These trends are hard for anyone to understand, let alone the Committee, when stacked up against Australia’s relative affluence.
Reversing these trends will require government investment and individual action. But more than that, it will require adopting the right approach.
We all know that community interventions are much more likely to be successful if they embrace an approach which listens to vulnerable children. As an approach, listening to children means respecting a child’s voice, valuing their perspective and giving them some ownership and control in decisions which affect their life. To a young person, I learnt from my work in shelters and detention centres that being listened to and having a voice can mean the difference between empowerment and powerlessness.
To a young person, I learnt from my work in shelters and detention centres that being listened to and having a voice can mean the difference between empowerment and powerlessness.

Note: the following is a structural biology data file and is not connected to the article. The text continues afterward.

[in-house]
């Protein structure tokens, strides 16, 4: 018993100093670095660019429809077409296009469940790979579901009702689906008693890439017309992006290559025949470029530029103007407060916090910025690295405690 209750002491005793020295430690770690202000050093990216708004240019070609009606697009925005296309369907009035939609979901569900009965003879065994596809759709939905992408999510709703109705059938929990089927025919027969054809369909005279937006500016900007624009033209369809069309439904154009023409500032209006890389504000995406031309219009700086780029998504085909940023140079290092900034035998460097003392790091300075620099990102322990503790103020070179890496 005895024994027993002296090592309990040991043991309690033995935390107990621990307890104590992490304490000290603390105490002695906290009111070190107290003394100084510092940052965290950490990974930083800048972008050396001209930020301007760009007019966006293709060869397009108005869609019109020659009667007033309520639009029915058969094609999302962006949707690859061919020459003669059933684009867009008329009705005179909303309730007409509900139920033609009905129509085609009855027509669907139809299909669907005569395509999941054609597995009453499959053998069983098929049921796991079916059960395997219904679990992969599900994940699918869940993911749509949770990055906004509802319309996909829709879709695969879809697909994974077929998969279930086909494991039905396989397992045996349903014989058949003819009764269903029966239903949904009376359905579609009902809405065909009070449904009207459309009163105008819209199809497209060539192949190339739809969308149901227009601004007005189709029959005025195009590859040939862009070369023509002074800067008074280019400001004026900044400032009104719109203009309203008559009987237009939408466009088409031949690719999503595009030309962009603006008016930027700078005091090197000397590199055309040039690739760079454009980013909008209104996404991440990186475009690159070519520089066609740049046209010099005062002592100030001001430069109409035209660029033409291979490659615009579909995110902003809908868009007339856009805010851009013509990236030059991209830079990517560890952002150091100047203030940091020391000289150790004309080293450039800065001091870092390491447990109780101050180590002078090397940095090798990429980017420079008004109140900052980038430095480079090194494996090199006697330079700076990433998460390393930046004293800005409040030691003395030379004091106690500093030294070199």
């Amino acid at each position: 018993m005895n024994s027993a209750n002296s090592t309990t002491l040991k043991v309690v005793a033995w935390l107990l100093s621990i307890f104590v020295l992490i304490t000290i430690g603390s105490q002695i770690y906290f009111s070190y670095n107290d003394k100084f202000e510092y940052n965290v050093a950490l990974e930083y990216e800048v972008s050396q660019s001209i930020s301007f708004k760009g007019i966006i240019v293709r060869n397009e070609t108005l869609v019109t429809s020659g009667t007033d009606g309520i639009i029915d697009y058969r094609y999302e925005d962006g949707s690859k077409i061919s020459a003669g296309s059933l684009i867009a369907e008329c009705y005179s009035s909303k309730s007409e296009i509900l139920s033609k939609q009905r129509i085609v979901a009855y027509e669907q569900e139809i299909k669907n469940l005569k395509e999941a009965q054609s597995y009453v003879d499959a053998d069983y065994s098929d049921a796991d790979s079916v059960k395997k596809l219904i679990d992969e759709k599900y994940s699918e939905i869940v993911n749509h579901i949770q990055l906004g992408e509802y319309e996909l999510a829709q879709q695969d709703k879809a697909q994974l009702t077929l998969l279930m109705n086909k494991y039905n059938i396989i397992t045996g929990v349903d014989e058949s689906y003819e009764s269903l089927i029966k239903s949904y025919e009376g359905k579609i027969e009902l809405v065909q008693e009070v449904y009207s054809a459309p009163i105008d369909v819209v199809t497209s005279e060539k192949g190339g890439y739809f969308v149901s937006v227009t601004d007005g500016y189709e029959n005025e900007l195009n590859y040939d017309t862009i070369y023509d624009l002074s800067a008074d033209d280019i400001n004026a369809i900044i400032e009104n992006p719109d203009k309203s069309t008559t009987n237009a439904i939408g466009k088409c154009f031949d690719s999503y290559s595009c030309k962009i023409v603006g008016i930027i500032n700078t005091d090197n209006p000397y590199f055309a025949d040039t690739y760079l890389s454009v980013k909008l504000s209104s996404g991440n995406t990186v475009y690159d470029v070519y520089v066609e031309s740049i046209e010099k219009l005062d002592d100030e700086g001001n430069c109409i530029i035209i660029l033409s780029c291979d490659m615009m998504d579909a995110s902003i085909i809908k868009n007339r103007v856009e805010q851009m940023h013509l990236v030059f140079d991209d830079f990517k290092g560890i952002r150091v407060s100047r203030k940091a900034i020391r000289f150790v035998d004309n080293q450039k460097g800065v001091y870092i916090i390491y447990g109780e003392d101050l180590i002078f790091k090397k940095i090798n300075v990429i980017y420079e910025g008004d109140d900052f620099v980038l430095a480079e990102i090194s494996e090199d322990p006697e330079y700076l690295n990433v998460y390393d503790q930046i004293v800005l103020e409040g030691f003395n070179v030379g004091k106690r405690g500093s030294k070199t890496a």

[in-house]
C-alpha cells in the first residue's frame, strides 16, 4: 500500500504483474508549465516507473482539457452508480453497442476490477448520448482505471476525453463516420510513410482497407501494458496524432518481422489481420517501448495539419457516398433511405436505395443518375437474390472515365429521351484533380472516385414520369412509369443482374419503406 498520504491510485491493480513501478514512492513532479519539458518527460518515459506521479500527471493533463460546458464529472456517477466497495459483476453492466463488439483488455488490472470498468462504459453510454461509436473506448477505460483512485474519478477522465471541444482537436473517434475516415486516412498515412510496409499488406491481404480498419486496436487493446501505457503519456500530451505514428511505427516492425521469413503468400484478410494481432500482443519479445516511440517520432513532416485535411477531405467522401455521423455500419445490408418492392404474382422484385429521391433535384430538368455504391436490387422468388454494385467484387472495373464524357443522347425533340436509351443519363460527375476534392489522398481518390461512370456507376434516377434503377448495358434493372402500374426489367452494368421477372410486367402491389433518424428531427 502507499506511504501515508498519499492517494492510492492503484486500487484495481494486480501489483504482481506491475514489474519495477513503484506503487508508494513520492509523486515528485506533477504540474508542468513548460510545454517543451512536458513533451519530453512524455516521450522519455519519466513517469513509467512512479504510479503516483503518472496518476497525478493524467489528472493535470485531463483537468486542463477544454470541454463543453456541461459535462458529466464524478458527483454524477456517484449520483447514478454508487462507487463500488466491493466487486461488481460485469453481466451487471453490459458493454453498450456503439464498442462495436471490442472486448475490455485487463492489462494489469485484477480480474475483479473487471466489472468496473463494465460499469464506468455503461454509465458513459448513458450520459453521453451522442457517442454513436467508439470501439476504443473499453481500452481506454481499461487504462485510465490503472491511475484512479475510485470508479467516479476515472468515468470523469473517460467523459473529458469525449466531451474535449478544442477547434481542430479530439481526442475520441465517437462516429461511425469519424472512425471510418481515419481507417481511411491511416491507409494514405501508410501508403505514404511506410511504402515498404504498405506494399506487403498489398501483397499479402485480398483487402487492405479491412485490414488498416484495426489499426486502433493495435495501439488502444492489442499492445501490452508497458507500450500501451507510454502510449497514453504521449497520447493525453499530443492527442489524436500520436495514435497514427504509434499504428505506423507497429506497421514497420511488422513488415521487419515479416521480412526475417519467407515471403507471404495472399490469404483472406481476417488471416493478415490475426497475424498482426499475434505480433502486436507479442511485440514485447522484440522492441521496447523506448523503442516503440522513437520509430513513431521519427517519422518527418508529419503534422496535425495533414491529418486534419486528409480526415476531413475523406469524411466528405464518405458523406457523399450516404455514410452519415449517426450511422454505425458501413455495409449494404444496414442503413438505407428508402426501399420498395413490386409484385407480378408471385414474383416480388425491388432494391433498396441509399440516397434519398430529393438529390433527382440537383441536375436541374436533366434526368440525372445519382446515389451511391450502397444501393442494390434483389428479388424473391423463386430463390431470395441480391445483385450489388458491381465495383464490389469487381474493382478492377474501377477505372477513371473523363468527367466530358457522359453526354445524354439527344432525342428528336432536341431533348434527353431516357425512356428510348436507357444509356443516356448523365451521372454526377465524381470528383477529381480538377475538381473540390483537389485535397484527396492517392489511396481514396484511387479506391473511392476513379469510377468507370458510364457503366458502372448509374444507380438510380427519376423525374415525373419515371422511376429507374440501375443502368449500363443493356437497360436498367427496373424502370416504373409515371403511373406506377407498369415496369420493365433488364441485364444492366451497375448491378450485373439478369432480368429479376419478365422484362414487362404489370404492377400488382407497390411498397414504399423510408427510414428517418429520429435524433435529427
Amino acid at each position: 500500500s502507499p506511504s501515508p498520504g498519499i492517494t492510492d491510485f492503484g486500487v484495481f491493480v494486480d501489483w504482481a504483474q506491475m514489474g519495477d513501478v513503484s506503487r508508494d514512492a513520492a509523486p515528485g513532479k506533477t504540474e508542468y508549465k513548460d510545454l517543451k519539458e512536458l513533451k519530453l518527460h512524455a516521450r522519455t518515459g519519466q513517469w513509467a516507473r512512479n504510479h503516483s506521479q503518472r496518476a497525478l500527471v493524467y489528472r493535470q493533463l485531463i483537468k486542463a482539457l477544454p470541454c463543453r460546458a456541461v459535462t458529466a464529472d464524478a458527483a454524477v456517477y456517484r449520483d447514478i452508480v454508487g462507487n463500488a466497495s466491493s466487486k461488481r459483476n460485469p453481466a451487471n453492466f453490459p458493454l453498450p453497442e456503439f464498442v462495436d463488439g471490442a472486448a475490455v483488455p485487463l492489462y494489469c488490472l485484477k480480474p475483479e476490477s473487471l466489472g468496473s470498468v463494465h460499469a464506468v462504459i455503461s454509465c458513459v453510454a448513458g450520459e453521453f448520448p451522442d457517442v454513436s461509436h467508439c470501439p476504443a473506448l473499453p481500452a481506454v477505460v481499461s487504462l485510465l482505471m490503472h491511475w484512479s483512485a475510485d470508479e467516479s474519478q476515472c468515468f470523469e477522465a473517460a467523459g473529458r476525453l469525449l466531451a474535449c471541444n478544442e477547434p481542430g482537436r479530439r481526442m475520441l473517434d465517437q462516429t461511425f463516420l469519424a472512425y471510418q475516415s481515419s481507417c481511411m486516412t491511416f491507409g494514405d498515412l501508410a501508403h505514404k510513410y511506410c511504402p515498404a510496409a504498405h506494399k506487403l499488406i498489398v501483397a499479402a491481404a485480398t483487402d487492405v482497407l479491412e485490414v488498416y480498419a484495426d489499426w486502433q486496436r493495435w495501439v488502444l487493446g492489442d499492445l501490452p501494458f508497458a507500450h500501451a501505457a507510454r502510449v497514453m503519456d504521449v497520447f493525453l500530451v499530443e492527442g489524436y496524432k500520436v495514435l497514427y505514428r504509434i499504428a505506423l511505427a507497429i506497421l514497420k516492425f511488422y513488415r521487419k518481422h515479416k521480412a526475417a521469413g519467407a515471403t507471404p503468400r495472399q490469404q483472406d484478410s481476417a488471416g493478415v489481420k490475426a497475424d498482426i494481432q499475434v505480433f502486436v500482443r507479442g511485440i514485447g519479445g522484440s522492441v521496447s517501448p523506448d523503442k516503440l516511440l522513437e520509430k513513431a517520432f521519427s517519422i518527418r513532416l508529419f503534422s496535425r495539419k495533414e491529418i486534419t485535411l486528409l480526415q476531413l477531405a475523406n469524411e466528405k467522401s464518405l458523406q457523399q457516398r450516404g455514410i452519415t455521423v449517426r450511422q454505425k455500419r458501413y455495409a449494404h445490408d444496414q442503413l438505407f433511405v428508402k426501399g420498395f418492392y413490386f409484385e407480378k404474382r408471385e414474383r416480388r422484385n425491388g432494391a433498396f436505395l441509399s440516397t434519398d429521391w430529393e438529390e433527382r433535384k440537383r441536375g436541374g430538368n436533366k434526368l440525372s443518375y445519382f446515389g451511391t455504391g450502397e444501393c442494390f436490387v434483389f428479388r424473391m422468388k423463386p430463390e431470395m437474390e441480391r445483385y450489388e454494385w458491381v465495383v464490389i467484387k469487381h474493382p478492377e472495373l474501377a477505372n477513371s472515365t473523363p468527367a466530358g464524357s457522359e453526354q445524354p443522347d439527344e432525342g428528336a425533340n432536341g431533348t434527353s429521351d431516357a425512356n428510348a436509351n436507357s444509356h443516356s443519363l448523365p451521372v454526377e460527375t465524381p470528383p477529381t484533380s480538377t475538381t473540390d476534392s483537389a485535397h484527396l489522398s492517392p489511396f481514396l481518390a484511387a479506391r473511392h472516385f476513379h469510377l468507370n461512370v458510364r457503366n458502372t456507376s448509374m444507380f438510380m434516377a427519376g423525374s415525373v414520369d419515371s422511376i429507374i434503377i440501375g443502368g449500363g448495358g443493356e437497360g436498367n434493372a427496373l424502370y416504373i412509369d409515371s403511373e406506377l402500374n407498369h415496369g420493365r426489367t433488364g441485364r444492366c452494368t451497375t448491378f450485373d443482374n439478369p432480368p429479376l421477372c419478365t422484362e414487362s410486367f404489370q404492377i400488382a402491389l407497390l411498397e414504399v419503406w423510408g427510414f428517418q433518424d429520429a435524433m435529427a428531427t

On a personal level, I know how powerful this approach can be. I was five-years-old when I was diagnosed with Aspergers Syndrome, a minor form of Autism. When my family sought out specialists to assist me, they received only negative prescriptions of my future abilities. In defiance of this negativity, my family decided to deliver their own behavioural therapy.
It was my family’s respect for my voice that helped me develop my self-esteem. I never felt the burden of wearing a label; I was an equal participant in the world around me. I am grateful every day for Aspergers because it has taught me through participation that a rights-holder can achieve their rights, a citizen is born, a social contract is signed … a leadership journey is begun.
Yet sadly, I have met too many young people with behavioural challenges like Aspergers or a physical or mental disability who have been made to feel as though their voice and participation were less valuable to the community.